- Design Team:Jeremy Loblay, Rachel Yabsley, David Bulter, Ivan Jeldrez, Claudia Takada, Alex Dricks, Andrew Scott, Christian Natterodt, Clancy Mears, David Tordoff, Nichole Drake
- Clients:Australian Islamic Mission
- BCA/PCA:Blackett Maguire + Goldsmith
- Hydraulic:Jones Nicholson
- Mechanical/ Electrical:Jones Nicholson
- Landscape:Taylor Brammer
- QS:Napier Blakeley
- Access:Accessibility Solutions
- Fire Engineer:Innova Services LTD
- Surveyors:Geometra Consulting
Text description provided by the architects. The project seeks to establish a new home for the Australian Islamic Mission and provide a complex of buildings to facilitate learning and religious worship for local community members that follow the Muslim faith. The development is to be constructed in two stages, with Stage 1 being the construction of the Mosque accommodating approximately 300 worshippers and Stage 2 being the construction of community buildings.
The buildings are arranged around a quadrangle partially open to one side, which provides an internal outlook and affords privacy to students and community members. This configuration creates two adjoining but separate courtyards, providing the separation of the primary daytime functions required by the client brief.
The first more public of the two courtyards, is accessed directly from the street and abuts the Mosque. This courtyard is used primarily as an orientation and congregation space for worshippers entering and exiting the Mosque. The second courtyard is larger and more private, accessed through, but physically separated from the first courtyard.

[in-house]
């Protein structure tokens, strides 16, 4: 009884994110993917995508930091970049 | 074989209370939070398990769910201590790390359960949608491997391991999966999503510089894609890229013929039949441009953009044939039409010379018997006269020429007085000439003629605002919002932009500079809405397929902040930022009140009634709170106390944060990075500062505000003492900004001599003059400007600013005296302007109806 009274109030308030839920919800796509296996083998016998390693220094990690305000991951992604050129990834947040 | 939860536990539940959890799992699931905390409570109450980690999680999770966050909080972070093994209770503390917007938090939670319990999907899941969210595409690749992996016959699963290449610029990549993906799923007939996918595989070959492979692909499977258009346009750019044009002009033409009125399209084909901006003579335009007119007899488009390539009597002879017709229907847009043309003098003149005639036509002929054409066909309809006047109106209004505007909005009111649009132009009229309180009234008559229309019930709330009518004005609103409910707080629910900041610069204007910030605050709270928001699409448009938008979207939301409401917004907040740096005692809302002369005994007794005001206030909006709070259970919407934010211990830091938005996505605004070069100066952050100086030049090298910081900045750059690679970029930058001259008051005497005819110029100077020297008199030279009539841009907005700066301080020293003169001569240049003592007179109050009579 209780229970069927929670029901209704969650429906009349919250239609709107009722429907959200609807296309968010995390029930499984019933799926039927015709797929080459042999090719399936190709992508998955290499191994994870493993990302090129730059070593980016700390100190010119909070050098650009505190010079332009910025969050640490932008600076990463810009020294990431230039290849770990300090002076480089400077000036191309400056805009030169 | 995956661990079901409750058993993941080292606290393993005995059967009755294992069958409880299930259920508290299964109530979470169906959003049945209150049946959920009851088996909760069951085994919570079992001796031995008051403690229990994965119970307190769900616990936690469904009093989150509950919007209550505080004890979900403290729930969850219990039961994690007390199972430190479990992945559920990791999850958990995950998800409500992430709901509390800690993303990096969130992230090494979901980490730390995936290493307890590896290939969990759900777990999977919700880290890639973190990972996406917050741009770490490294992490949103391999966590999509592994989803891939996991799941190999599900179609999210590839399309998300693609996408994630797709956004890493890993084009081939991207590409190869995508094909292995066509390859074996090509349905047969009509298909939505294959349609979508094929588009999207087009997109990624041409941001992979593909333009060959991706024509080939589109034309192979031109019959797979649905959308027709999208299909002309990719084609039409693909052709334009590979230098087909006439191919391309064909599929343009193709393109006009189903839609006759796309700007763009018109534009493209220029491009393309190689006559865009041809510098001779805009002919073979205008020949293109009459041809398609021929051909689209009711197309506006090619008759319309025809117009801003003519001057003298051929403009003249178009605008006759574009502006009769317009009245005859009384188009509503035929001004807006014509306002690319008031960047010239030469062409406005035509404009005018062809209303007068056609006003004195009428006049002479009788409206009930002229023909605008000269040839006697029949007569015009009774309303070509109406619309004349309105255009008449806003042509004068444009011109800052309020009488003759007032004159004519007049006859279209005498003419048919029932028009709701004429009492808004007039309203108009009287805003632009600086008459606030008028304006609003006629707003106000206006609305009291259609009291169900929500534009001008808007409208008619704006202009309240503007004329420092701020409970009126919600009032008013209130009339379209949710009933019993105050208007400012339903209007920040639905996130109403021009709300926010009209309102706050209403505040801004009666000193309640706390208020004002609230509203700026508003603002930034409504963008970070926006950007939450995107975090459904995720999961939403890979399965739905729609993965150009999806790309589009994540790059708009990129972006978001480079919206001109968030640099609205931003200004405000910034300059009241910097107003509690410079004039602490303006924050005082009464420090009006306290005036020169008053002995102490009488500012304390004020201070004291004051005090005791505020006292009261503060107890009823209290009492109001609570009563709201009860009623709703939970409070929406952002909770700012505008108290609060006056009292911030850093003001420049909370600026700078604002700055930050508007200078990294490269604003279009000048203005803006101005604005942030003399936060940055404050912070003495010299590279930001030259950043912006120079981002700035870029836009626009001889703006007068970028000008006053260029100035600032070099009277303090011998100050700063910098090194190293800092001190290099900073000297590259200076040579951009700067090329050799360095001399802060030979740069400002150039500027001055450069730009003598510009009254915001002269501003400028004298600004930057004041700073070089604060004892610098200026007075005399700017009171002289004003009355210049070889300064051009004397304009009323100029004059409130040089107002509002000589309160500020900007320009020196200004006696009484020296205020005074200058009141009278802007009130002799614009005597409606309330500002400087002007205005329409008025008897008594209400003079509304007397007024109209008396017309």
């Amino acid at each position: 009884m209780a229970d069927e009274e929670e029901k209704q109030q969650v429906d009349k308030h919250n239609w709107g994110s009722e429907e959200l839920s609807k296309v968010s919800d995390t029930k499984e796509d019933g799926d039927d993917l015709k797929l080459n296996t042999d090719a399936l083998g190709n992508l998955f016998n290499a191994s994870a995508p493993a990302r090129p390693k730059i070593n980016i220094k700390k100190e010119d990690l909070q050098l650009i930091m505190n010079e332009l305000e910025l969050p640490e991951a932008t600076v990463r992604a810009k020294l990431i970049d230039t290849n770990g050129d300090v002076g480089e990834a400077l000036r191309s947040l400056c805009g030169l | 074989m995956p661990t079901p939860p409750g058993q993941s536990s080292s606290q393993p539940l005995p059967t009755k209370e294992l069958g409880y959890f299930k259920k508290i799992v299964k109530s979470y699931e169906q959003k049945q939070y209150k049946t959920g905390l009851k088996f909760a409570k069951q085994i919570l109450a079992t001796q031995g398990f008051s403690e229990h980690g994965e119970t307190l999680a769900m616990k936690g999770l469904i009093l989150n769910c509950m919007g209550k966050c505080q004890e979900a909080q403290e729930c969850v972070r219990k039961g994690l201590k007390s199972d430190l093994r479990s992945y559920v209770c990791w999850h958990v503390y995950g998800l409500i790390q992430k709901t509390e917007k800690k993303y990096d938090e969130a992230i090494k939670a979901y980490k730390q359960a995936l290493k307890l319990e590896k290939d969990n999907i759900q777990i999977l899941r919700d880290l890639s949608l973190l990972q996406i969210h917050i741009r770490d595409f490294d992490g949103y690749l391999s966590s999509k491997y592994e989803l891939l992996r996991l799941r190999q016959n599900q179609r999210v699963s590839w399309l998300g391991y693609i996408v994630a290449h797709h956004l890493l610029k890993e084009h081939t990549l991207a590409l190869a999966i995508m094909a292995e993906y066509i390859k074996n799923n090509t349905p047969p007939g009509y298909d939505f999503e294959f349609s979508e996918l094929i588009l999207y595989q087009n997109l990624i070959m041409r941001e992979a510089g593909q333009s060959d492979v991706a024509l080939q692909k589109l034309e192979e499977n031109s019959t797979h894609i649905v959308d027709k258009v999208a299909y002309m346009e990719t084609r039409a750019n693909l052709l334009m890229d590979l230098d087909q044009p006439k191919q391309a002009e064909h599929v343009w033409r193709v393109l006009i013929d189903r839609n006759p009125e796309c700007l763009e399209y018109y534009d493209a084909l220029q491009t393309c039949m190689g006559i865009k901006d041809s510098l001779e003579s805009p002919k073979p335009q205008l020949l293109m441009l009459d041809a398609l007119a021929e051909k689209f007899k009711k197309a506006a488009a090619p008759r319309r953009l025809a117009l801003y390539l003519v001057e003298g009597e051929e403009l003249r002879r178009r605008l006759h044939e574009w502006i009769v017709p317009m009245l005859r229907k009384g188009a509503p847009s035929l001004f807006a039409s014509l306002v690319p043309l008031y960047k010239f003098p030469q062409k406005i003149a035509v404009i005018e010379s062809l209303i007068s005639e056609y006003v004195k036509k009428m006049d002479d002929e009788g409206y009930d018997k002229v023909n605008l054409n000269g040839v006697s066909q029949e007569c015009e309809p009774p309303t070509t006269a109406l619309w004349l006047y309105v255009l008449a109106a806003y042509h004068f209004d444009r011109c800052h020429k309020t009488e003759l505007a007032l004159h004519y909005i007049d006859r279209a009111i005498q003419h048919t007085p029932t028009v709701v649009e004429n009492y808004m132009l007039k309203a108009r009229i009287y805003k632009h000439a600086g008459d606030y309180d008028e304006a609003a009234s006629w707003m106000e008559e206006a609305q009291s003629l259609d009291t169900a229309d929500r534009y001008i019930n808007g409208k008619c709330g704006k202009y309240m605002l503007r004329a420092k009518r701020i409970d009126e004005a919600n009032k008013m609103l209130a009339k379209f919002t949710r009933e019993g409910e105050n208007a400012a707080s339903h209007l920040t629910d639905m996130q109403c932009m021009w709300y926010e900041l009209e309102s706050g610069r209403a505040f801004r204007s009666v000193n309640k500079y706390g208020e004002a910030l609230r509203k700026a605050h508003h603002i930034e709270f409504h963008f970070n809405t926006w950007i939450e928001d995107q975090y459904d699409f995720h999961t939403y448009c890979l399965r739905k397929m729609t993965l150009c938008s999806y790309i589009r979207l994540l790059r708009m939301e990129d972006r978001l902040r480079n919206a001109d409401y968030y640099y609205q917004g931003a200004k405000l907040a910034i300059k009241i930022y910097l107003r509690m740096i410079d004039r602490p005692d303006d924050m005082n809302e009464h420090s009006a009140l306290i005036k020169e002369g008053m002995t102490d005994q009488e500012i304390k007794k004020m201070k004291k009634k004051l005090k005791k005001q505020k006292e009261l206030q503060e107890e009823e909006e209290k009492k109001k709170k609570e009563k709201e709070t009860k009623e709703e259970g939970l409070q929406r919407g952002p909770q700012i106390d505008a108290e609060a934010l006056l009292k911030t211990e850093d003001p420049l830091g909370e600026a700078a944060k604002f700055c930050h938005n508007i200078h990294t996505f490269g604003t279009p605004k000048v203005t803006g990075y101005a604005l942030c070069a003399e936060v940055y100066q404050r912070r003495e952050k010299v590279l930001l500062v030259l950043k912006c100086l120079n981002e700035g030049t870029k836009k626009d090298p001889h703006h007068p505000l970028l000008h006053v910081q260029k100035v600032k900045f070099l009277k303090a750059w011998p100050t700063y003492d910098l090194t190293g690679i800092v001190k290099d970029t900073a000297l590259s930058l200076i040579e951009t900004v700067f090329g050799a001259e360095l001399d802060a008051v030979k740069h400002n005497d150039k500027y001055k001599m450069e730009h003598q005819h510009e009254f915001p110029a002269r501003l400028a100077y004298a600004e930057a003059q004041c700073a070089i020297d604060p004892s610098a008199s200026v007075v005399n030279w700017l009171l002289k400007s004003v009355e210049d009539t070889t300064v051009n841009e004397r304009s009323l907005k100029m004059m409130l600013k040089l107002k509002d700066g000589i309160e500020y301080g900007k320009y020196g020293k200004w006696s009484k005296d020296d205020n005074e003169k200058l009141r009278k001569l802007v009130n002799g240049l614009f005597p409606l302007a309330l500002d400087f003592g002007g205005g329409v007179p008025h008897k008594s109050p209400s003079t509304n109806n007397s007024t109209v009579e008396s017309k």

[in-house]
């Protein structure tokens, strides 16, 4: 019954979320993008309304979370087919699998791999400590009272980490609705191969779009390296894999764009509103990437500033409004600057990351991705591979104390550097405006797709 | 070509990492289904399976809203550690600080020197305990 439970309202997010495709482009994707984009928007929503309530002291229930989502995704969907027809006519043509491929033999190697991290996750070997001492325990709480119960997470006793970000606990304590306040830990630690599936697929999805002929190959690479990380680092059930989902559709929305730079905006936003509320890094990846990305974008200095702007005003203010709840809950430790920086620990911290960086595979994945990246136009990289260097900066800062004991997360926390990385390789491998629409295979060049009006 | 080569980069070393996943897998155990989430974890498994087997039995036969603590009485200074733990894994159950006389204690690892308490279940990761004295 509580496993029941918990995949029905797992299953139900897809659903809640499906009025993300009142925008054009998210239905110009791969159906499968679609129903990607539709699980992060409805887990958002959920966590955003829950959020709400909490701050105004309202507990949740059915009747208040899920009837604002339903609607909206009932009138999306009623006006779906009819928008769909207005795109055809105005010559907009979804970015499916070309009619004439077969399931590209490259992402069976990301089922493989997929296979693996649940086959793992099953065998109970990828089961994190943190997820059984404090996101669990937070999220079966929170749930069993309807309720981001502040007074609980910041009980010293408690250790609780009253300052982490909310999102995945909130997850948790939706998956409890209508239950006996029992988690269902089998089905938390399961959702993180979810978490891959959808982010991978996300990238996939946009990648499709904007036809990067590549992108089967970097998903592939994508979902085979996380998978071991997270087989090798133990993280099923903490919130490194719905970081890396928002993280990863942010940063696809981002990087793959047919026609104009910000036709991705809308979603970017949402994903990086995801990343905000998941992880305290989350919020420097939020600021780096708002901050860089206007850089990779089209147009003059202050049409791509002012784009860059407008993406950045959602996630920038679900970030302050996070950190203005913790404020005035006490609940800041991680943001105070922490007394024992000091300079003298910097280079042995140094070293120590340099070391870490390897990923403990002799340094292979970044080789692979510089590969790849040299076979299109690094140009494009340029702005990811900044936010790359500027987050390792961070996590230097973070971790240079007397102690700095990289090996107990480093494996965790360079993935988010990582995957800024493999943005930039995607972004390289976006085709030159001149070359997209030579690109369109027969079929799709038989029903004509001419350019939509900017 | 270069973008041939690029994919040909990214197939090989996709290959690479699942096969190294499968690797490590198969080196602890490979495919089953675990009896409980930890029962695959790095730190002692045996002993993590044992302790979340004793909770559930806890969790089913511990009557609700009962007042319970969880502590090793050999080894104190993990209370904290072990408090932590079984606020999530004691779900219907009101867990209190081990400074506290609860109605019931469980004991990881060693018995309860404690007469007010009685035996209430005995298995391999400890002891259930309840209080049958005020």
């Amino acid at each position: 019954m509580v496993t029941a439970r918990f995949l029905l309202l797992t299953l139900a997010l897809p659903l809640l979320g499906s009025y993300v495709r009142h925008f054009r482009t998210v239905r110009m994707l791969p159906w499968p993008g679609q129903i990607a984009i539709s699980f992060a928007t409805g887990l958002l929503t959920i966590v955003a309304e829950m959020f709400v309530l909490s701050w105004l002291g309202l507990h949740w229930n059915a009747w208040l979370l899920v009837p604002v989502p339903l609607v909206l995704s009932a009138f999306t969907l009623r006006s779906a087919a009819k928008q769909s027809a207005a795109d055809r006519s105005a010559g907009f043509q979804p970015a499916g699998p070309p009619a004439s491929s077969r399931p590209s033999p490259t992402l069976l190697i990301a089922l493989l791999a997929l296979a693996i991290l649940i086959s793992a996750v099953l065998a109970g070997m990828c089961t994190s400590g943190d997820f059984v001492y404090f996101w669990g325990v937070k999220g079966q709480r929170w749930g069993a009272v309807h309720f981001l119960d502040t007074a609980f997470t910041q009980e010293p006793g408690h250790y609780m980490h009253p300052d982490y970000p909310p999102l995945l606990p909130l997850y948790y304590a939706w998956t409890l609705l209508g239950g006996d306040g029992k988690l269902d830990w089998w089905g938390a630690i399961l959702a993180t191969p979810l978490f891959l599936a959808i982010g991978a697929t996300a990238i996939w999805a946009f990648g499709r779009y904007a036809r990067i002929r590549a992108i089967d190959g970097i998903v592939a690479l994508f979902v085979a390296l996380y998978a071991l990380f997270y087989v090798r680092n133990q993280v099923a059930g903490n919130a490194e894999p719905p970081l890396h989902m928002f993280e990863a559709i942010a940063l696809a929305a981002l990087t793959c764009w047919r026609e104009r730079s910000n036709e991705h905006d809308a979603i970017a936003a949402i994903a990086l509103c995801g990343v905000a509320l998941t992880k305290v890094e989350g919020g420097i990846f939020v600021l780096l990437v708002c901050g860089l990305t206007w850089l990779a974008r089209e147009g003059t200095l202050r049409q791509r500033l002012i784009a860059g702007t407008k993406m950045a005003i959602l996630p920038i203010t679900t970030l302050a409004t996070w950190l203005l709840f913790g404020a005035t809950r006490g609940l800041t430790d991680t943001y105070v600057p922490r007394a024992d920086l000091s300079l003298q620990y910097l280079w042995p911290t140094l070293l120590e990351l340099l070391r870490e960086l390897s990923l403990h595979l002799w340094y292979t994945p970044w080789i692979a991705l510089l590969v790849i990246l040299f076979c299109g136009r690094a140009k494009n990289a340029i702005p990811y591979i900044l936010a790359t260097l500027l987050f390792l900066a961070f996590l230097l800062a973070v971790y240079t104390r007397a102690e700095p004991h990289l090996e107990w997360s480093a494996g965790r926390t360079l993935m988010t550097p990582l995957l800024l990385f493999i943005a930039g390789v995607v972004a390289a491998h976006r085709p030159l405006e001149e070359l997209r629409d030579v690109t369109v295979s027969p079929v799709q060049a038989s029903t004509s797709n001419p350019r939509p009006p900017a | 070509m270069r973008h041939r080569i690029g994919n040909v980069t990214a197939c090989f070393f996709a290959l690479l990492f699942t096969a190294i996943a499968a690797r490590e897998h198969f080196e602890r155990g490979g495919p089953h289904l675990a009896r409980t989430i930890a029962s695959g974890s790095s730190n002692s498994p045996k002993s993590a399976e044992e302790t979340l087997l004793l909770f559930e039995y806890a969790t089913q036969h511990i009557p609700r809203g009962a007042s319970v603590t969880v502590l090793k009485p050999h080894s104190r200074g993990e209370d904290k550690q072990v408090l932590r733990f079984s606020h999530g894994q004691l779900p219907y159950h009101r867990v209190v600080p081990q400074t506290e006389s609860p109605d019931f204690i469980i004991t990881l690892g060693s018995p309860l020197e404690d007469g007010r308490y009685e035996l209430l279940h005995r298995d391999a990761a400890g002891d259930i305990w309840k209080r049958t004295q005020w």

Around the second courtyard, the Stage 2 Mosque administration building and community classrooms are located. The second courtyard also has the ability to be opened up to the Mosque for large religious festivals and events. The design allows the flexibility such that the physical connection between courtyards can be widened, allowing the whole campus to be used for religious teaching and other community activities outside school hours.
The architectural expression of the Mosque is intentionally separate and distant from the remainder of the future community buildings. Entry to the Mosque is via the first courtyard, with male and female worshippers separating to perform ablutions, or ‘wudu’ before prayer. Male worshippers diverge right as they approach the Mosque, into the raking triangular form of the male ablutions area at ground level before passing back out below the compressed entry awning which opens out into the main prayer hall.
Female worshippers pass under the minaret to the left of the entry courtyard and into the female ablutions area before continuing up through the minaret to prayer galleries on level 1 and 2 of the Mosque. These prayer galleries extend out under the timber lined dome and oculus into the main prayer space below, placing the female worshippers at the heart of the Mosque.
The sculptural off-form concrete raking ceiling to the Mosque main prayer space references ornamental vaulting of ‘muqarnas’ in traditional Islamic architecture, with each of the 102 off-form concrete ‘muqarnas’ containing a 30mm diameter hole at its centre. Shafts of daylight are drawn into the main prayer space through the ‘muqarnas’, illuminating the space as the sun moves around from dawn prayer through mid-day and mid-afternoon prayer, prior to sunset and evening prayers.
A splayed off-form concrete wall springs from the Mosque entry doors, breaking the orthogonal geometry of the main prayer space floor plan and orientating worshippers towards Mecca. The design creates a centre for religious teaching and community activities to meet an existing and rapidly expanding community based congregation, now and into the future.